- To what degree would the poor and the unemployed play visible roles?
- What role would women play in these events?
Today, our political leaders casually and routinely consider members of the other party, or, in some instances, even their own party, as “enemies,” not as people who also care about the country and simply have a different way of thinking about issues. We also have too many leaders who create litmus tests on single issues, and define their potential supporters too narrowly. In so doing, they have dishonored Dr. King’s inclusive legacy.
Third, while Dr. King was accommodating to those who disagreed with him on strategy and tactics, he was uncompromising on his commitment to nonviolence. He was a follower of Mahatma Gandhi and believed strongly in what he called “the courageous confrontation of evil by the power of love.” He believed strongly in the value of marches, sit-ins, boycotts, and other high profile public demonstrations to showcase the evil he was confronting, even though he recognized that a likely consequence of his philosophy was that he and other innocent people would become victims of violent acts.
It is easy to forget how much courage it took for him to adhere to his nonviolent resistance philosophy in the face of repeated and brutal violence over many years, including multiple death threats through most of his public life. In 1966, after James Meredith, who had integrated the University of Mississippi was shot, Stokely Carmichael demanded that marchers carry weapons to protect themselves and be prepared to use them. Dr. King opposed this idea and every other effort to respond to violence with violence. His objections were both moral and pragmatic. He particularly understood that violence destroyed the power of his message and that it begets and escalates violence, and he extended his commitment to nonviolence to a highly unpopular opposition to the Vietnam War. However, he did not wallow in bitterness or hatred, no matter what happened.
Fourth, he was a powerful voice to engage and empower everyone in the civil rights struggle. He did not expect them to participate in identical ways, but he demanded some level of participation. He insisted that every church member of his Dexter Avenue Baptist Church in Montgomery become a registered voter and an NAACP member, a very uncomfortable demand, given the visible hatred violent white racists evidenced toward the NAACP.
Dr. King did not exploit his leadership stature to centralize power, to accumulate wealth or to enable others to do so in their own civil rights organizations. In fact, he wanted to empower as many black people as possible, not to keep them dependent or to define themselves as “victims.”
Thomas Jefferson once commented that the natural progression of societies is for government to encroach on the power of individuals, families and communities. Organizations of all kinds, including governments, large corporations, unions, and religions too often succumb to the temptation to centralize power to protect or fight for “victims” of someone else’s wrong behaviors. Eventually, preserving that power or growing wealth takes priority over empowering those whom leaders aspire to help. Dr. King never succumbed to that temptation.
Dr. King was also willing to empower people even when it was personally risky. He and other civil rights leaders agreed that the organizer of the 1963 March on Washington should be Bayard Ruskin, who reported to A. Philip Randolph. Mr. Ruskin’s role put Dr. King at great risk, since Dr. King was smeared throughout his public life with the false accusation of being a Communist sympathizer and Mr. Ruskin had previously been a member of the Communist Party.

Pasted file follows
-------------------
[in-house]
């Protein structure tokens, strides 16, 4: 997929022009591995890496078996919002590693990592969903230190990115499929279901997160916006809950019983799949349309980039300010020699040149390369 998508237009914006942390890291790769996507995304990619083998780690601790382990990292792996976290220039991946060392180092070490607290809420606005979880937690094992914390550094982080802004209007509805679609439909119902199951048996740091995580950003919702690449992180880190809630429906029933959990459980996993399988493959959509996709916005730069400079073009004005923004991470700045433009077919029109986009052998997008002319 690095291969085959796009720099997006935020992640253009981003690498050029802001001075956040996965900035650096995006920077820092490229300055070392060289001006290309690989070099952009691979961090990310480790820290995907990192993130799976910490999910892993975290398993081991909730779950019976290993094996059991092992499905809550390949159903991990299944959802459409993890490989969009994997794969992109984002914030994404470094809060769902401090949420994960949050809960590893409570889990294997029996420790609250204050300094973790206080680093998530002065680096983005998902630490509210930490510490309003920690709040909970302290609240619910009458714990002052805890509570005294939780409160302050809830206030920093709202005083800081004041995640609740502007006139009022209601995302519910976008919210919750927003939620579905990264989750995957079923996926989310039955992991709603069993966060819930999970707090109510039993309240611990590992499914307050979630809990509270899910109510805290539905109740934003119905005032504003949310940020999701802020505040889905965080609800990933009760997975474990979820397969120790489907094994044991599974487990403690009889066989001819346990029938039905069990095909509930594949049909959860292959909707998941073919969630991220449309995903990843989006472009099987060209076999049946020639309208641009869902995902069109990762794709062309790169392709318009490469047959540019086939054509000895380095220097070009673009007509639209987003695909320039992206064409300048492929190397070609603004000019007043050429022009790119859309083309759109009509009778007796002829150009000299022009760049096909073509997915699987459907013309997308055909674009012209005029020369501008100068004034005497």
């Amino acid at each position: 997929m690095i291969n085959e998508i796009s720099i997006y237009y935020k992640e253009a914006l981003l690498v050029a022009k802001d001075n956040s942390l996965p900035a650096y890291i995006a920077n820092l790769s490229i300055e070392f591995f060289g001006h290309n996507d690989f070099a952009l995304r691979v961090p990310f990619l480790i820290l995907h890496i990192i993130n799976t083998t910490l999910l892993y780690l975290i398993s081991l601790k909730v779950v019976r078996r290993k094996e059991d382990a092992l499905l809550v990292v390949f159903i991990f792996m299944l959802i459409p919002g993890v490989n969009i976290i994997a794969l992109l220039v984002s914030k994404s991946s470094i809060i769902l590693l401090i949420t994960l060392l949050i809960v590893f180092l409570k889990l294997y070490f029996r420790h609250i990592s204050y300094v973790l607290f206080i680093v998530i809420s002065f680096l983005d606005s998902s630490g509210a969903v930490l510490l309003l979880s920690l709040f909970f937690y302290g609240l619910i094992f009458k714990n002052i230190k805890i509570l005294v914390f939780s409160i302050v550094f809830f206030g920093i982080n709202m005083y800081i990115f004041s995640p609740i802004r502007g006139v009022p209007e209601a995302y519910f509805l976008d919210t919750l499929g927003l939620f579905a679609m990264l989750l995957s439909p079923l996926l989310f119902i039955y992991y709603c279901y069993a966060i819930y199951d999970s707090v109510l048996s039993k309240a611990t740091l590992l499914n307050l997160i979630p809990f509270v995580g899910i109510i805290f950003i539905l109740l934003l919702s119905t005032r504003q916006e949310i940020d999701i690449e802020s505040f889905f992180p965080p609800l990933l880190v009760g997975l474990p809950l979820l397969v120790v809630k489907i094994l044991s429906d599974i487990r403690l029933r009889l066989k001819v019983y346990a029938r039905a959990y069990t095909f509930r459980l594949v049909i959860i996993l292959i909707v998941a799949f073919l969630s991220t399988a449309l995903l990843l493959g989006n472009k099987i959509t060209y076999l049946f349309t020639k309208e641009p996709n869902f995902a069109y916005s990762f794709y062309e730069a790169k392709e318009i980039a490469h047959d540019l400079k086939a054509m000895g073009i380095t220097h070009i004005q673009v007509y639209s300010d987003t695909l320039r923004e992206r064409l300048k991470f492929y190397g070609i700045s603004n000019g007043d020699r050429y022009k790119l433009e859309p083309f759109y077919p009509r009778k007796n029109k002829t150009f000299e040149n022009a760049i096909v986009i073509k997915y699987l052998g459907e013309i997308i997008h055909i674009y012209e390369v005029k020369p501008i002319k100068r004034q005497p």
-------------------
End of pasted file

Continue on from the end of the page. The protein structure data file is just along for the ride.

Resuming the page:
Today, we must empower all people to take charge of their lives, and maximize their full potential, and to define policy goals in their terms, not those of the leaders or intermediaries who are uncomfortable with giving up the control or power they have acquired. Most importantly, in honoring Dr. King’s legacy, we should be empowering all citizens to participate must more fully and easily in the political process, instead of placing artificial barriers to their exercise of their rights to vote, to contribute to political campaigns, and to advocate for changes in laws and regulations.
Finally, among his contemporaries, Dr. King was the most realistic about what could be accomplished in his lifetime. He supported the 1964 Civil Rights Act’s passage, although he knew it was far from what was needed. He understood better than his fellow civil rights advocates that the “perfect is often the enemy of the good,” and that “the good” was all that could be accomplished in his lifetime. As he commented in the last sermon he delivered before his assassination in Memphis, he did not know whether he would get to the Promised Land, but was confident that the people would eventually get there.
Progress in civil rights does not happen in a handful of big steps, but thousands of small ones. It not only requires specific elimination of racial barriers, but also the building of capacity and pride among people who had been beaten down for centuries. After the success of the Montgomery Bus Boycott, Dr. King commented that, although eliminating the indignity of city bus segregation was a great accomplishment, he was equally pleased by the new sense of dignity, destiny and discipline those who had participated in the boycott had gained.
When we realize how much Dr. King accomplished in a short time on the public stage, we are eternally grateful for having had him among us. However, to give the greatest honor to his life and legacy, we must take the lessons he shared with us through his words and actions, and apply them uncompromisingly today.